Eric Bachmann’s strangled vocals owe as much to punk as the more classic rock traditions mined by Pavement, and the results on this follow-up to Icky Mettle foreshadow the band’s attempt to leave behind their snarlier, harder edge for experimental textures.
This expanded re-issue of the band’s second full-length opens more space in its compressed production. Comparisons to Pavement fade. The Archers’ gnarled guitars atop a thicket of bass and a churn of drums always reminded me of Mission of Burma. Vee Vee signals a shift towards the sonic exactitude and undergrad smarts of the latter band. Producer Bob Weston, who had played bass in the Volcano Suns with the drummer of MoB, later worked with Steve Albini and Shellac, and eventually the reformed Burma. Weston’s drier, unfussy direction underlies the Archers’ 1995 album.
“Step Into the Light” resembles that Boston ensemble, with a more hushed entrance as the record opens. It swells and hovers as if somewhat alien. What follows is one of the best songs from the decade. “Harnessed in Slums,” for a band from a basketball-obsessed campus, tells the tale of those harnessed wanting to break free. It’s a memorable subject for a three-minute tune, and its rousing chorus and insistent tempos celebrate as they comment upon the cheerleading, ra-ra rants of such schools as their own University of North Carolina.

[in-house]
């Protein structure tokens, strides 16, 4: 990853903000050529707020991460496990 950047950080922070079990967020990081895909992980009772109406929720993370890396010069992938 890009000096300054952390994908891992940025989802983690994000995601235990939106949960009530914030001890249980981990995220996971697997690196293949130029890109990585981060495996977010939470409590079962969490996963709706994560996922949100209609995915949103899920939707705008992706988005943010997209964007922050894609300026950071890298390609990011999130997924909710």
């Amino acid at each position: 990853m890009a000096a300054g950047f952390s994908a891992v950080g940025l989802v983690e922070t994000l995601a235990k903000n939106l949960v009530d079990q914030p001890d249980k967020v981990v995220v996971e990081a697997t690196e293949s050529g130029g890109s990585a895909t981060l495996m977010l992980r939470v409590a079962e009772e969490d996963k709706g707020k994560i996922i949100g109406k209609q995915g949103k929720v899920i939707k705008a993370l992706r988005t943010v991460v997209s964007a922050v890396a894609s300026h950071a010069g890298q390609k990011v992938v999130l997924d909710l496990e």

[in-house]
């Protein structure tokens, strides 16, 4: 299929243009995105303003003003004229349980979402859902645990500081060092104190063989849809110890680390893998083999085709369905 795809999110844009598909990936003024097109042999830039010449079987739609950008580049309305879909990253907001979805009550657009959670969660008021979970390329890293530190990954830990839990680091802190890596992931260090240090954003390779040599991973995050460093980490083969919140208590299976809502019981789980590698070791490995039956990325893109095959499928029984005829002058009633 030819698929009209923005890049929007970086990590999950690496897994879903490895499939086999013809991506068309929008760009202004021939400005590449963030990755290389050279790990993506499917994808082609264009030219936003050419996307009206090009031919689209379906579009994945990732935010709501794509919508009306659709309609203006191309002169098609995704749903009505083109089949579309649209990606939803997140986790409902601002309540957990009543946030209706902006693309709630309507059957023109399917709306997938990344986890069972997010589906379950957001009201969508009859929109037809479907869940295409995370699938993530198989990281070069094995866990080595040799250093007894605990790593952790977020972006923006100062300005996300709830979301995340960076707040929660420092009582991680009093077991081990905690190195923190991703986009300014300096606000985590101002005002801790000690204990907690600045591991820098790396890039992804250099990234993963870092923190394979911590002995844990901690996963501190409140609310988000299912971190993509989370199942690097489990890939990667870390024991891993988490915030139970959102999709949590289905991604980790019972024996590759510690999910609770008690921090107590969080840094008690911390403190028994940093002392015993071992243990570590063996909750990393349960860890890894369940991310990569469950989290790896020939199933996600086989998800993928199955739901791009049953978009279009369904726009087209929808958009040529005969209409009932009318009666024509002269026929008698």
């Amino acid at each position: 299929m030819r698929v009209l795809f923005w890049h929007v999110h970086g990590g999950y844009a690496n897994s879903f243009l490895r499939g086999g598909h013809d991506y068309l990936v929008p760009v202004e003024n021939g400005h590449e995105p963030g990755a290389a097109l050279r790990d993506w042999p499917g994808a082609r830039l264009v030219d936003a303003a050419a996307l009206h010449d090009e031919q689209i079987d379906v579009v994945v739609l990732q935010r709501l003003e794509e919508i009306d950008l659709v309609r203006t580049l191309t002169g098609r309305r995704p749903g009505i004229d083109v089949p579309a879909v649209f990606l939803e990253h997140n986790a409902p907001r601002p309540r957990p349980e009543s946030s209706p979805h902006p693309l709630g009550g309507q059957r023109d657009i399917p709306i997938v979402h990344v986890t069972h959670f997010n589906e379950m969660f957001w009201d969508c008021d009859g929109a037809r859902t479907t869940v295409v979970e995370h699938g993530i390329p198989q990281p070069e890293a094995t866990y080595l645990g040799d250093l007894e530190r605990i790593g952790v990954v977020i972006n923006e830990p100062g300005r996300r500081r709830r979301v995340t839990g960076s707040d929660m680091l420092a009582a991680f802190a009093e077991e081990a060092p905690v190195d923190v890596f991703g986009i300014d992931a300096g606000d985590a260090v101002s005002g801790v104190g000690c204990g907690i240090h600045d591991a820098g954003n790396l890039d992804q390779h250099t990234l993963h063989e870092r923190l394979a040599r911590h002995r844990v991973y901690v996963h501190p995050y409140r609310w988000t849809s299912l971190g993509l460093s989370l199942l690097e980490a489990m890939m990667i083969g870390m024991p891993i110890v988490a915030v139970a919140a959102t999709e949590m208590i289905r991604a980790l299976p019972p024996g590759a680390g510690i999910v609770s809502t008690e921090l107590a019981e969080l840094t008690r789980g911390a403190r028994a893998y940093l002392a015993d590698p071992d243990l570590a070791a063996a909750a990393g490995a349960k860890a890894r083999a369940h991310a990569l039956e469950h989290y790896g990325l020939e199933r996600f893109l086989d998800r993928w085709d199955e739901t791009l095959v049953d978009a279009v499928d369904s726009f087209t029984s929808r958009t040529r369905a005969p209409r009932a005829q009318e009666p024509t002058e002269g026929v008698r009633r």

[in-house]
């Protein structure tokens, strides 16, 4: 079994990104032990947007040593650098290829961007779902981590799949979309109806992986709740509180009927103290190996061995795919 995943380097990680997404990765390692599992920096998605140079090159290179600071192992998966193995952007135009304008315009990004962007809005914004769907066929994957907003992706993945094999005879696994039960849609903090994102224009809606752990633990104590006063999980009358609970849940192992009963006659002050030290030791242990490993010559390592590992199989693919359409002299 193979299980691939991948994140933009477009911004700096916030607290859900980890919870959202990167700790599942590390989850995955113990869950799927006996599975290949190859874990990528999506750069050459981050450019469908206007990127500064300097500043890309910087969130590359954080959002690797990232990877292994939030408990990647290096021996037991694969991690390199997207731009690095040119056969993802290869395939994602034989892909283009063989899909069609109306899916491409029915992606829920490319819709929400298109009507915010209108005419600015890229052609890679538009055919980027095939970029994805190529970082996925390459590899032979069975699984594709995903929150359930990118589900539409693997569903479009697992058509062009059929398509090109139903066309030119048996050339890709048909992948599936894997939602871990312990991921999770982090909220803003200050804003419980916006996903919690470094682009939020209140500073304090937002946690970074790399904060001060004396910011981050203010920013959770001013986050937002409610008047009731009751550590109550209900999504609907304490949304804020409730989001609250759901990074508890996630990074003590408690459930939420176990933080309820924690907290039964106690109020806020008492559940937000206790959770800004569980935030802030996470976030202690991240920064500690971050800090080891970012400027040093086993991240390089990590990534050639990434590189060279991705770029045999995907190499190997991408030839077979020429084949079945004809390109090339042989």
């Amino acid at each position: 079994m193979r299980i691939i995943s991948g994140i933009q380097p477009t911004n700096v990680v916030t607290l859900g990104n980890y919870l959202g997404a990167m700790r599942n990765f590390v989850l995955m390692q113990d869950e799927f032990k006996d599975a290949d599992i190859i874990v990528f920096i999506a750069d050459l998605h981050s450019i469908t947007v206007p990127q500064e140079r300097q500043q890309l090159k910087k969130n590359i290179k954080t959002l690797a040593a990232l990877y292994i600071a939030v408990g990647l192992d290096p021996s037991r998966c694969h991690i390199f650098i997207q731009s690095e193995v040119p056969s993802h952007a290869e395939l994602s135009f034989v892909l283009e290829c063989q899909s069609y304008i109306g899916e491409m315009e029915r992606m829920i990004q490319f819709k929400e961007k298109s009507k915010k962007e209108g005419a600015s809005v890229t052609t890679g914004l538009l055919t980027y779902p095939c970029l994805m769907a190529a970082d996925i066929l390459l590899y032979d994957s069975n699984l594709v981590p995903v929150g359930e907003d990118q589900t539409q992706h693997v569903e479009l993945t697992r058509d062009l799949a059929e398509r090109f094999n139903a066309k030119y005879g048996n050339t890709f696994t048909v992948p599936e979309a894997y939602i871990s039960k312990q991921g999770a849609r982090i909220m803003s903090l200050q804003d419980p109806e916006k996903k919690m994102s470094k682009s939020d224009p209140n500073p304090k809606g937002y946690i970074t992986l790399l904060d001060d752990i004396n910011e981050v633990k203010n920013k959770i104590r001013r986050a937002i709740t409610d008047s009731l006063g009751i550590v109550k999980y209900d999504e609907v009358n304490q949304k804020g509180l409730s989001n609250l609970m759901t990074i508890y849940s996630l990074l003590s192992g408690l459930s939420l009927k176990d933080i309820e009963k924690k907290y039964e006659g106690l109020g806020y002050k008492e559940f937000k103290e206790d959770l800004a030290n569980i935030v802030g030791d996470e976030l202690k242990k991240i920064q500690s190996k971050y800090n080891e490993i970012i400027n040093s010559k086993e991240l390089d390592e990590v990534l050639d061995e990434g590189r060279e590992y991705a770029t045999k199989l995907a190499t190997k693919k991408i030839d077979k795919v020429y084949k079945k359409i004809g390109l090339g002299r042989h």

While the lo-fi tag hung around this Chapel Hill quartet, Eric Bachmann’s strangled vocals owe as much to punk as the more classic rock traditions mined by Pavement, and the results on this follow-up to Icky Mettle foreshadow the band’s attempt to leave behind their snarlier, harder edge for experimental textures, as on the start of “Fabricoh.” This hisses and crackles like the analog and vinyl formats technology was discarding, the lo-fi aesthetic giving way to shiny discs and ordered sound files. It also sounds – given that song’s telling title – as if the Archers fought off compromise which had lured their peers (Sebadoh?) and predecessors into pop after postpunk. This combination of anger and melody shows the band’s ability to appeal to what was still labelled as a “college rock” crowd. A dozen years after R.E.M.’s rise, adventurous listeners sought not the increasingly cheery direction of the Athens band, so much as an edgier (by then) Southern college town rooted in slamming menace as well as pop-directed swagger.